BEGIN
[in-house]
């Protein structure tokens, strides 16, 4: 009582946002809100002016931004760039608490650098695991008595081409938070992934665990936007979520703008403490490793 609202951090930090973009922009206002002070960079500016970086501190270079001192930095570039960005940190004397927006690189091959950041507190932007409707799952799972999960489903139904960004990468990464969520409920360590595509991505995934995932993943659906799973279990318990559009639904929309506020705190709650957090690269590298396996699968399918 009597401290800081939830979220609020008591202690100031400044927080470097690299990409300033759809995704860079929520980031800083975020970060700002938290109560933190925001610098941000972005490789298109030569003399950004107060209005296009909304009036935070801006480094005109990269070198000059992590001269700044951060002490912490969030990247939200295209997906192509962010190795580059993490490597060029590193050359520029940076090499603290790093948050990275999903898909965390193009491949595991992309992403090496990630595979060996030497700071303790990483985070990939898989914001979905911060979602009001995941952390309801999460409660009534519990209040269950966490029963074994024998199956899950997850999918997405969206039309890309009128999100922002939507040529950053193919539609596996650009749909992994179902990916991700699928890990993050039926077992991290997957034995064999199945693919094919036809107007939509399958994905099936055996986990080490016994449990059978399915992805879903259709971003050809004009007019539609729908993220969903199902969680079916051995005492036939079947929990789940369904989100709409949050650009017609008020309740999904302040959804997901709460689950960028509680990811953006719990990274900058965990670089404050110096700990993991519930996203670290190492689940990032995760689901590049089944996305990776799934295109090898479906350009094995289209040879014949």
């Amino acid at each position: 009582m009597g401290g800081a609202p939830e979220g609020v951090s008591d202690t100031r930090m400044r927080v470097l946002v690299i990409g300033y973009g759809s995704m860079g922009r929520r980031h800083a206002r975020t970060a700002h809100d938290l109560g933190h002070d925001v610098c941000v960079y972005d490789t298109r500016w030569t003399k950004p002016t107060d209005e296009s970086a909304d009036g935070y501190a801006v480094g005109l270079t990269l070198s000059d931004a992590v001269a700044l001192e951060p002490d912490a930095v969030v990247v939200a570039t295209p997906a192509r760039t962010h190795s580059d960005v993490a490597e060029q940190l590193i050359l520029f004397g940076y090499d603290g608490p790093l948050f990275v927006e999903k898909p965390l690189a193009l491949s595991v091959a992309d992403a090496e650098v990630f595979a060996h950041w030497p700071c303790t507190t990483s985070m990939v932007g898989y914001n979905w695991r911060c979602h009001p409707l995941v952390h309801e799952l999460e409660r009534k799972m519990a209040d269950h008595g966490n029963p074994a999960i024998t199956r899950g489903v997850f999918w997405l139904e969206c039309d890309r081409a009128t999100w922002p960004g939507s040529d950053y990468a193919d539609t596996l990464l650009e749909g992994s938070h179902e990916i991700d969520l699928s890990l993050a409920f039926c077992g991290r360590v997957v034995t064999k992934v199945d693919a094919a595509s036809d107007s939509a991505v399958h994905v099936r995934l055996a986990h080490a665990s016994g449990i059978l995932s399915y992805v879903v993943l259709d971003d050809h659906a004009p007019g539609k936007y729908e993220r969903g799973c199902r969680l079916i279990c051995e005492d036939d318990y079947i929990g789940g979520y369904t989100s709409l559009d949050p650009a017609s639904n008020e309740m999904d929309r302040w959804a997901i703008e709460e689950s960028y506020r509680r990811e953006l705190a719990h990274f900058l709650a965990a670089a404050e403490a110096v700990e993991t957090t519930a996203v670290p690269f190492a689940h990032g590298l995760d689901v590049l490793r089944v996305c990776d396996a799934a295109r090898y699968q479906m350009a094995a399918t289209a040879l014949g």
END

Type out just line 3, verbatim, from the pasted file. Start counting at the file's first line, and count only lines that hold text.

């Amino acid at each position: 009582m009597g401290g800081a609202p939830e979220g609020v951090s008591d202690t100031r930090m400044r927080v470097l946002v690299i990409g300033y973009g759809s995704m860079g922009r929520r980031h800083a206002r975020t970060a700002h809100d938290l109560g933190h002070d925001v610098c941000v960079y972005d490789t298109r500016w030569t003399k950004p002016t107060d209005e296009s970086a909304d009036g935070y501190a801006v480094g005109l270079t990269l070198s000059d931004a992590v001269a700044l001192e951060p002490d912490a930095v969030v990247v939200a570039t295209p997906a192509r760039t962010h190795s580059d960005v993490a490597e060029q940190l590193i050359l520029f004397g940076y090499d603290g608490p790093l948050f990275v927006e999903k898909p965390l690189a193009l491949s595991v091959a992309d992403a090496e650098v990630f595979a060996h950041w030497p700071c303790t507190t990483s985070m990939v932007g898989y914001n979905w695991r911060c979602h009001p409707l995941v952390h309801e799952l999460e409660r009534k799972m519990a209040d269950h008595g966490n029963p074994a999960i024998t199956r899950g489903v997850f999918w997405l139904e969206c039309d890309r081409a009128t999100w922002p960004g939507s040529d950053y990468a193919d539609t596996l990464l650009e749909g992994s938070h179902e990916i991700d969520l699928s890990l993050a409920f039926c077992g991290r360590v997957v034995t064999k992934v199945d693919a094919a595509s036809d107007s939509a991505v399958h994905v099936r995934l055996a986990h080490a665990s016994g449990i059978l995932s399915y992805v879903v993943l259709d971003d050809h659906a004009p007019g539609k936007y729908e993220r969903g799973c199902r969680l079916i279990c051995e005492d036939d318990y079947i929990g789940g979520y369904t989100s709409l559009d949050p650009a017609s639904n008020e309740m999904d929309r302040w959804a997901i703008e709460e689950s960028y506020r509680r990811e953006l705190a719990h990274f900058l709650a965990a670089a404050e403490a110096v700990e993991t957090t519930a996203v670290p690269f190492a689940h990032g590298l995760d689901v590049l490793r089944v996305c990776d396996a799934a295109r090898y699968q479906m350009a094995a399918t289209a040879l014949g």